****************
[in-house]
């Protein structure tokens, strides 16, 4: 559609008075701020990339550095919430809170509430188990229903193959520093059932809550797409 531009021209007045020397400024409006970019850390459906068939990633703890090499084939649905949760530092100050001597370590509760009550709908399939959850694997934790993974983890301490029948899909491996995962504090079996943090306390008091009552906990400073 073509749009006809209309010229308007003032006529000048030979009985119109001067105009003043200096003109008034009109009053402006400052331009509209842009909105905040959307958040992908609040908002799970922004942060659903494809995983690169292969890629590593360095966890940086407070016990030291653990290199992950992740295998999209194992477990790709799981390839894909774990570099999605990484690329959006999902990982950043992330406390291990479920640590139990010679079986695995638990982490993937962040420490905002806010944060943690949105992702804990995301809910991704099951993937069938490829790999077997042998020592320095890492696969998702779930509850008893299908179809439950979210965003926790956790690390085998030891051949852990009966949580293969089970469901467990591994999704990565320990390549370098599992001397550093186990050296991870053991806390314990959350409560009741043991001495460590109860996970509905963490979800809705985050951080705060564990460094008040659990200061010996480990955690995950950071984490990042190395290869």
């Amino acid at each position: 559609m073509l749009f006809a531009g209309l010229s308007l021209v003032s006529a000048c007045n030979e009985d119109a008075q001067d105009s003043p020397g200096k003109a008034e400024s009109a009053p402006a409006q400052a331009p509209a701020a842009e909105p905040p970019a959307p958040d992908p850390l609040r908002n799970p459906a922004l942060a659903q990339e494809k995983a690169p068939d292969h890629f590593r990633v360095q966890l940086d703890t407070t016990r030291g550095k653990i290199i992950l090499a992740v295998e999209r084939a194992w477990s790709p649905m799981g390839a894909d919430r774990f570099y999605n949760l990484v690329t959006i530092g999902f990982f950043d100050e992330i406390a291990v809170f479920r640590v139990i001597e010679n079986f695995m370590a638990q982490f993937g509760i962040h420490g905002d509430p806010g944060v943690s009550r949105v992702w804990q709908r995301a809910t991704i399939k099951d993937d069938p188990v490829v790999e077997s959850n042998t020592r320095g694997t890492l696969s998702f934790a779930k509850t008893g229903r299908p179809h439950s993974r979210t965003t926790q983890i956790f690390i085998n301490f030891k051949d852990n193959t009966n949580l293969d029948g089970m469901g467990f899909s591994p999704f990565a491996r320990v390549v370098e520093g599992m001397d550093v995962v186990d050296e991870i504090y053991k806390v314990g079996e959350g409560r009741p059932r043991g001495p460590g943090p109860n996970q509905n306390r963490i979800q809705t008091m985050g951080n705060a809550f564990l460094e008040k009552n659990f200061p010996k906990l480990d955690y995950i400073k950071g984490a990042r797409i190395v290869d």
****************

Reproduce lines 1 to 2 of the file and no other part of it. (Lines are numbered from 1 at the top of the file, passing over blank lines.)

[in-house]
């Protein structure tokens, strides 16, 4: 559609008075701020990339550095919430809170509430188990229903193959520093059932809550797409 531009021209007045020397400024409006970019850390459906068939990633703890090499084939649905949760530092100050001597370590509760009550709908399939959850694997934790993974983890301490029948899909491996995962504090079996943090306390008091009552906990400073 073509749009006809209309010229308007003032006529000048030979009985119109001067105009003043200096003109008034009109009053402006400052331009509209842009909105905040959307958040992908609040908002799970922004942060659903494809995983690169292969890629590593360095966890940086407070016990030291653990290199992950992740295998999209194992477990790709799981390839894909774990570099999605990484690329959006999902990982950043992330406390291990479920640590139990010679079986695995638990982490993937962040420490905002806010944060943690949105992702804990995301809910991704099951993937069938490829790999077997042998020592320095890492696969998702779930509850008893299908179809439950979210965003926790956790690390085998030891051949852990009966949580293969089970469901467990591994999704990565320990390549370098599992001397550093186990050296991870053991806390314990959350409560009741043991001495460590109860996970509905963490979800809705985050951080705060564990460094008040659990200061010996480990955690995950950071984490990042190395290869």